• Companies won’t hire you when you graduate. In a way there is some degree of truth to this - you are not likely to go through on-campus recruiting to find your next position. Like 40% or so of your fellow classmates, you’ll find or create your next opportunity on your own. And it will work out amazingly well - because the MBA will change how others see you (they’ll assume that you CAN instead of assuming that you CAN’T), and because you’ll have time to figure out exactly what you want to do, expand your network, refine your pitch, and develop new skills while in the program. It’s why you’re there.
  • The degree won’t make any difference within 2 years after you graduate. This is absolutely false - these schools have amazing alumni networks, and you will continue to benefit from them and from the credential for the rest of your life.

If it is a part of your dream to earn an MBA to transform your career, then you should do it regardless of your age. H/S/W offer a truly powerful way to re-define what you can do in your life, and that doesn’t expire when you turn 30 or 35 or 40.


发表于 2019-2-5 14:23:27 | 显示全部楼层
感谢分享!               
发表于 2019-2-6 03:19:13 | 显示全部楼层
Mark!
发表于 2019-2-6 10:03:44 | 显示全部楼层
感谢分享
发表于 2019-3-5 20:38:50 | 显示全部楼层
Very inspiring!
发表于 2019-3-5 20:46:30 | 显示全部楼层
太感谢了,本人33了,感谢分享这样的文章!
发表于 2019-3-5 23:08:30 来自手机 | 显示全部楼层
赞!
发表于 2019-5-21 19:05:01 | 显示全部楼层
谢谢分享
发表于 2019-5-21 22:05:41 | 显示全部楼层
thanks for sharing. It is indeed inspiring!
发表于 2019-5-21 22:12:27 | 显示全部楼层
越是好的学校越不care年龄这些因素,越是大龄越是应该申请S16M7,因为也只有这些学校可以改变你的命运,其他真的可能只是一张文凭而已。

Let's cut it short:
1. Most people won’t react to your age (unless you really, clearly appear much older). Most people look about the same throughout their 30s and it’s hard to pinpoint someone else’s age, so you’ll just blend comfortably into the spectrum. (Agree! As an Asian, I am 36 but looks much younger in my class, close to 26 - 27 local. )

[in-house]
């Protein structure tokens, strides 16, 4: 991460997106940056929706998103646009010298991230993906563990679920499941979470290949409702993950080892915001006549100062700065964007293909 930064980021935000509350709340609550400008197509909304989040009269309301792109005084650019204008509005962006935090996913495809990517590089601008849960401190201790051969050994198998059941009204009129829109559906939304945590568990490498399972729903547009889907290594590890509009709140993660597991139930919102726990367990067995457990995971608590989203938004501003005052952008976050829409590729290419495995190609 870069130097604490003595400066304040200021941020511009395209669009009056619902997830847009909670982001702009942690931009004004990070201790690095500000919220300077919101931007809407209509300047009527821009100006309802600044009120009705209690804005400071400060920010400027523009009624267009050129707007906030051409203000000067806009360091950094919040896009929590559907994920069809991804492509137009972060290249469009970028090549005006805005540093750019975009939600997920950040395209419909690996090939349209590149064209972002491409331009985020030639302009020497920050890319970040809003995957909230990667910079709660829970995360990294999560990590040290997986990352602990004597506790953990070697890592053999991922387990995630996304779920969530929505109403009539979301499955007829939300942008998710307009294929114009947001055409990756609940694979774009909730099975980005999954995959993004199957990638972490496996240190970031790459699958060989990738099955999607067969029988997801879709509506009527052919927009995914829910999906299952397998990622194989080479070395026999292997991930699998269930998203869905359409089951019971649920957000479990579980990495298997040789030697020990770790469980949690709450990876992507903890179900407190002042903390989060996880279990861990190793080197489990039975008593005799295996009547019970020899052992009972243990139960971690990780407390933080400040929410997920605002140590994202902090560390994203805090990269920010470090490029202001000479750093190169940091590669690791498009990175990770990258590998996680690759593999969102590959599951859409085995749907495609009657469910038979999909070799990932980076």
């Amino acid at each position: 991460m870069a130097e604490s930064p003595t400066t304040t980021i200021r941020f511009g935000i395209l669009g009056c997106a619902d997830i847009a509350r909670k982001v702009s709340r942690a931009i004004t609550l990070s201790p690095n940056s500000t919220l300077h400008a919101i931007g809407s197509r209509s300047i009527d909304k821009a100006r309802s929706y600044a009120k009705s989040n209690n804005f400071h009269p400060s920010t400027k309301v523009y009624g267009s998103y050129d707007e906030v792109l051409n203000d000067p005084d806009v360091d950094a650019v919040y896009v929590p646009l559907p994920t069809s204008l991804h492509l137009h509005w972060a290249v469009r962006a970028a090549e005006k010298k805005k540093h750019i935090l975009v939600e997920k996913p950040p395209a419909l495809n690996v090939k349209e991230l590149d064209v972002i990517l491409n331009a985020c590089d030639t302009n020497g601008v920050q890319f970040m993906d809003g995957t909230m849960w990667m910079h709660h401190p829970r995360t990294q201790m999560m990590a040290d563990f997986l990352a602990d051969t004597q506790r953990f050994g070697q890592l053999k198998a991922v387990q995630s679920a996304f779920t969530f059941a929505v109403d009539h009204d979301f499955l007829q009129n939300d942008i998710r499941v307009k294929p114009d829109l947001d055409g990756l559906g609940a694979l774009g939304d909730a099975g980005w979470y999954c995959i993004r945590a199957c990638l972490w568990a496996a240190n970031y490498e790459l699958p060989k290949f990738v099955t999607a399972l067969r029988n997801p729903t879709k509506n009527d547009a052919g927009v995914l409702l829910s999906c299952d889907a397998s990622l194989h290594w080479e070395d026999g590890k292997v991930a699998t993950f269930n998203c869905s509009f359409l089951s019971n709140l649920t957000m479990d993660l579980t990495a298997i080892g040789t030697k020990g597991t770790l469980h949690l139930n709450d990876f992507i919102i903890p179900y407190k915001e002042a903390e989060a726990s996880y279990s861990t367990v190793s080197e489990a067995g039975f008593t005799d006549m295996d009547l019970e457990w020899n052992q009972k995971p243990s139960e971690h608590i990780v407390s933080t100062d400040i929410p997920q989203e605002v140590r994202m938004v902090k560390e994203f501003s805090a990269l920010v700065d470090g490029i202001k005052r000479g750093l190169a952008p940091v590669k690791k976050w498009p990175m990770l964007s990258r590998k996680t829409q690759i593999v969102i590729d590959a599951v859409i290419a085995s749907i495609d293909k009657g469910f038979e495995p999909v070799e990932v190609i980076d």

2. There’s no way to justify the opportunity cost. When most people make this argument they don’t factor in taxes and the ability to earn some income while in an MBA program. Let’s say that you earned $100,000 per year prior to business school, which is a reasonable salary for a mid-30s professional. Most people would say that this is an opportunity cost of $200,000. But in reality, over 40% of your income went to federal, state and county income tax and social security. That leaves $60,000 per 12 months that you were actually taking home. An MBA program isn’t actually a full 24 months, either, it runs from Aug or Sept to May for a total of 20 or so months. That comes to $110,000 total of lost out-of-pocket income. And, on the positive side, you will earn about $30,000 in your internship, reducing the opportunity cost to about $80,000. You may be able to earn more through consulting on the side while in school. It’s still a significant cost but not as outrageous as is typically claimed. You only need to increase your income by about $27,000 per year for 3 years to make up for it, and that is entirely possible - after all, you still have 25+ years of your career in front of you.

You are not likely to go through on-campus recruiting to find your next position. Like 40% or so of your fellow classmates, you’ll find or create your next opportunity on your own. And it will work out amazingly well - because the MBA will change how others see you (they’ll assume that you CAN instead of assuming that you CAN’T), and because you’ll have time to figure out exactly what you want to do, expand your network, refine your pitch, and develop new skills while in the program. It’s why you’re there. (Agree, acutally I have added the MBA canadidate in my linkedin and received multiple offers from Google, Amazon and Microsoft with double pay considering my current pay is over $180K, but I have not completed my course yet. I do not kown if I would make a move or ask my boss to match after I graduate from B school. In addition, the tuition fee is a tax credit that I can use the amount to deduct my income tax, thanks USA!~ )

The degree won’t make any difference within 2 years after you graduate. This is absolutely false - these schools have amazing alumni networks, and you will continue to benefit from them and from the credential for the rest of your life. (Agree,  the extra bouns is to get a MBA from Ivy in my mid 30's, my 3 kids may benifit in the future when they are 18 and apply for Ivy league.)